This video explains how scientists construct computer-generated climate models to forecast weather, understand climate, and project climate change. It discusses how different types of climate models can be used and how scientists use computers to build these models.

This NASA video provides a nice overview of Earth's water cycle from the perspective of looking at Earth from space.

In this video, a PhD Student from the University of Maine explains how ice cores are used to study global climate change.

In this video segment, two students discuss the greenhouse effect and visit with research scientists at Biosphere 2 in Arizona, who research the effects of global climate change on organisms in a controlled facility. Their current research (as of 2002) focuses on the response to increased quantities of CO2 in a number of different model ecosystems.

This video from a 2005 NOVA program features scientists who study the Jakobshavn Isbrae glacier in western Greenland. The glacier is shrinking and moving faster due to increased melting in recent years. The video includes footage of scientists in the field explaining methods and animation of ice sheet dynamics leading to faster glacier movement.

This video follows biologist Gretchen Hofmann as she studies the effects of ocean acidification on sea urchin larvae.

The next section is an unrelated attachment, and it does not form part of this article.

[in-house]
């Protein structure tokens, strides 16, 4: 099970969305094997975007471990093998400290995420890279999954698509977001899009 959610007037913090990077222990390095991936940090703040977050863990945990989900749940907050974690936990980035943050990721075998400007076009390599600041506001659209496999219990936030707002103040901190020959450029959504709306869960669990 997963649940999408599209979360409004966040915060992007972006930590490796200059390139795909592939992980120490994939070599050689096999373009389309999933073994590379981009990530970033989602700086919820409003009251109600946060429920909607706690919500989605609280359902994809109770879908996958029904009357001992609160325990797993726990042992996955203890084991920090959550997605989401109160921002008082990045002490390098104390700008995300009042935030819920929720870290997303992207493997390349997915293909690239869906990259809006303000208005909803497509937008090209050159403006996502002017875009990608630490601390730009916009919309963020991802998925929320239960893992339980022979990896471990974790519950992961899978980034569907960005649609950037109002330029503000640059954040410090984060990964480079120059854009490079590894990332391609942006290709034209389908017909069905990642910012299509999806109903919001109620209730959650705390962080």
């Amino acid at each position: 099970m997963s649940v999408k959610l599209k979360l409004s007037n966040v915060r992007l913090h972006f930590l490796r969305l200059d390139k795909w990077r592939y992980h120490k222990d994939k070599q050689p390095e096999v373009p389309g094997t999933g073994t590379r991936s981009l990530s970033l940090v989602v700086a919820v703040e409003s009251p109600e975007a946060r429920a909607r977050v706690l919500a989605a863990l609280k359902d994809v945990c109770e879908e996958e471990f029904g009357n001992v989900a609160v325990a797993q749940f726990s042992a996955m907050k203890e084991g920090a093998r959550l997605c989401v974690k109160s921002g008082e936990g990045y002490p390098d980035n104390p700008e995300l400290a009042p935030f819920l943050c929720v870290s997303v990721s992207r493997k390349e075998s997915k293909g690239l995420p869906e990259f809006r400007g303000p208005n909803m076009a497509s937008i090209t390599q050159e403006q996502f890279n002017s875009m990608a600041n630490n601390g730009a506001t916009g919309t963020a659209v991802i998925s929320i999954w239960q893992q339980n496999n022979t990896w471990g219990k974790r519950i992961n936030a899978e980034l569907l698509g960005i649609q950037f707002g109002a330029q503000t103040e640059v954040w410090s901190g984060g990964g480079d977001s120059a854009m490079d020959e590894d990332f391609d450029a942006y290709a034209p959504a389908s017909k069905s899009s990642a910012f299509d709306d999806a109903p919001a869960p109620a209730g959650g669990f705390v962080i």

This activity includes a set of slides with embedded images, animations, and interactives that students use to investigate extreme weather events. This is module 8 of a Satellite Meteorology course.

This applet is an ocean acidification grapher that allows user to plot changes in atmospheric C02 against ocean pH, from 1988 to 2009, in the central North Pacific.

This short video describes how the compression of Antarctic snow into ice captures air from past atmospheres. It shows how ice cores are drilled from the Antarctic ice and prepared for shipment and subsequent analysis.

In this video, students see how data from the ice core record is used to help scientists predict the future of our climate. Video features ice cores extracted from the WAIS Divide, a research station on the West Antarctic Ice Sheet.